Tuesday, July 11, 2017

Islam is Gay?

Amrou Al-Kadhi writes for the Independent that “Jahed Choudhury, 24 – who identifies as both gay and Muslim – married his partner in an Islamic ceremony, even though his family refused to attend.” He goes on to admit his family would also decline to attend his wedding, no matter how steeped in Islamic tradition it was. He says his relationship with his parents fell apart when they discovered his sexuality and tried to reform him. He writes that “this felt much more to do with their cultural association with Islam – their fear of what relatives would think – rather than anything to do with Islamic scripture.”


Yeah, why would you think it had anything to do with Islamic scripture? Cultural association with Islam has nothing to do with the Quran, just like Christian culture has nothing to do with the Bible. And by that I mean, I call bullshit. You can’t pretend the ceremony is primarily religious and the homophobia is primarily cultural.

Friday, May 12, 2017

No-Name Blogger Destroys Ideological Pastor Who Attacks Calm Christian Reverend

No matter how much I tell myself I’m over how society treats (or has treated) gay people, I’m not over it. I recently watched Brokeback Mountain (2005) for the first time, and bawled afterward. Take a look at what's facing gay men and women in Chechnya. The world is something of a hot mess (surprise).

The Video
I want to talk about a clip that’s surfaced both on my social media and in my thesis research. Ideologically labeled, “Christian Pastor Destroys Gay Pastor,” it’s a clip of two pastors debating same-sex marriage shortly after the corresponding Supreme Court ruling. To spare you from watching the exchange, I’ve paraphrased their discussion below. 'J' is Dr. Robert Jeffress arguing against gay marriage, and 'C' is Rev. Neil Cazares-Thompson arguing for it.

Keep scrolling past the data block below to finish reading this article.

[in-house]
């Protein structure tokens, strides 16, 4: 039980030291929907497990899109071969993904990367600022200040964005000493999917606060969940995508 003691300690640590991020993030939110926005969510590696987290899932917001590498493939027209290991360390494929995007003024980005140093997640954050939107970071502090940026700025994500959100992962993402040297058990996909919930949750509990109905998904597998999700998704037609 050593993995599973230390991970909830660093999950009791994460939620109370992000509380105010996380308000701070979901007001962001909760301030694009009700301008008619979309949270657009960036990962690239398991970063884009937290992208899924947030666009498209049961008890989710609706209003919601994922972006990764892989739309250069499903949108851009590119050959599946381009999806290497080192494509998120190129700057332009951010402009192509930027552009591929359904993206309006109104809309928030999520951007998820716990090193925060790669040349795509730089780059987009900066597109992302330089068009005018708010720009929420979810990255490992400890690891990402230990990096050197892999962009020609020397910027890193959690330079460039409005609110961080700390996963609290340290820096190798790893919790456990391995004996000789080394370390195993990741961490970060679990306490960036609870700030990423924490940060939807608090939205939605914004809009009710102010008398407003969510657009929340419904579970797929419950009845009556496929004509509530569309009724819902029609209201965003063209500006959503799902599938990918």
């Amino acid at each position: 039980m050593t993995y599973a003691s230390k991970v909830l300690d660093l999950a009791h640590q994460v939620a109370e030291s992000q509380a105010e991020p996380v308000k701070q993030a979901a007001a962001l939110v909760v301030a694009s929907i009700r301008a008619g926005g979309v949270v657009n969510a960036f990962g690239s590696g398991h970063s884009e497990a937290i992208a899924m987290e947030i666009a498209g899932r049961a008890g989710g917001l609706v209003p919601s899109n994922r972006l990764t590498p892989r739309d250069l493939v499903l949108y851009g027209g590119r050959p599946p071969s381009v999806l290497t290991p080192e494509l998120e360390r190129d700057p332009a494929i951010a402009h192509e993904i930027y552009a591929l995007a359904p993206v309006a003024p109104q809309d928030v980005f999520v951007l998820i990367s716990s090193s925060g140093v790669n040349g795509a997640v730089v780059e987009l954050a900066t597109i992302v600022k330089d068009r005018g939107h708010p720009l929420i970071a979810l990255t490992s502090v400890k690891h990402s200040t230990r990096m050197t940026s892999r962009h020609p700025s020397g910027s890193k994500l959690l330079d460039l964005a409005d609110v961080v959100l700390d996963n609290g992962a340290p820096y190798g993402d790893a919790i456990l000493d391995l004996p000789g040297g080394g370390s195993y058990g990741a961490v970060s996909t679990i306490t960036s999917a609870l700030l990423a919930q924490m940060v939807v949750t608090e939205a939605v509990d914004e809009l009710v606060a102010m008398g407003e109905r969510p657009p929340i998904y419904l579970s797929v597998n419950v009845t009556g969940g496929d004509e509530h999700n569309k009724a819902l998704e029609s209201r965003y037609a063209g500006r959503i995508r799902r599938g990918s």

J: Should bakers lose their business for not baking gay cakes?
C: Should the law not protect people who oppose slavery or support interracial marriage?
J: Race is different from sexual choice. My black friend agrees with me.
C: Being gay is a gift from God, it’s not a choice.
J: All sexual activity is a choice. Maybe not inclination though.
C: Christianity has continued to evolve through tradition and our understanding of scripture.
J: God’s word never evolves or changes.
C: God still reveals himself through living beings.
J: God doesn’t contradict himself. Jesus says a man shall leave for a woman, which has been the pattern for 2,000+ years.
C: Marriage wasn’t about a man and a woman loving each other as much as it was about property and men’s domination of women. We have evolved on marriage.
J: It was God’s created plan. It wasn’t about domination, but about one man and one woman. Who are we to say we know better than God?
C: Should we continue slavery, considering it was okay in the Bible?
J: Slavery was never condoned in the Bible. Those who led the fight against slavery were Christians.

Religious Freedom
Turning away gay customers is inherently not a good thing, and the manner in which the government interferes is something beyond the complexity of this post. Dr. Jeffress asks a loaded question, assuming at least a few things:

  • Catering a wedding means supporting the behavior and beliefs of the couple
  • Gay marriage is not compatible with Christianity
  • Religious beliefs must explicitly inform business practice
  • The government’s intervention in this matter is contrary to the first amendment

All of these should be argued in their own right before asking if bakeries should “have their businesses taken away from them.” I would hope that most Americans do not want to live in a “big brother” society. The way to balance that desire with protecting minority groups from unfair abuse is a matter more complex than this post intends to go.

Race vs. Sexuality
No, race and sexuality are not perfectly analogous. But analogies aren’t drawn between things that are the same, they’re drawn between things that are different but offer important similarities to clarify arguments about one or both. Saying these things are different does not nullify Rev. Cazarez-Thompson's analogy.

Orientation vs. Behavior
Sexual orientation is a construct of our society. Even heterosexuality wasn’t really an accepted concept until the 20th century. Rev. Cazares-Thomas implies as much in a different portion of the interview I’m not going over here (complete debate can be found here). First century understanding of same sex sexual behavior is naturally vastly different than ours. Conflating the two understandings is ignorant at best and intellectually dishonest at worst. Without engaging the concepts that make this entire debate function, it’s impossible to convey your belief for or against gay marriage.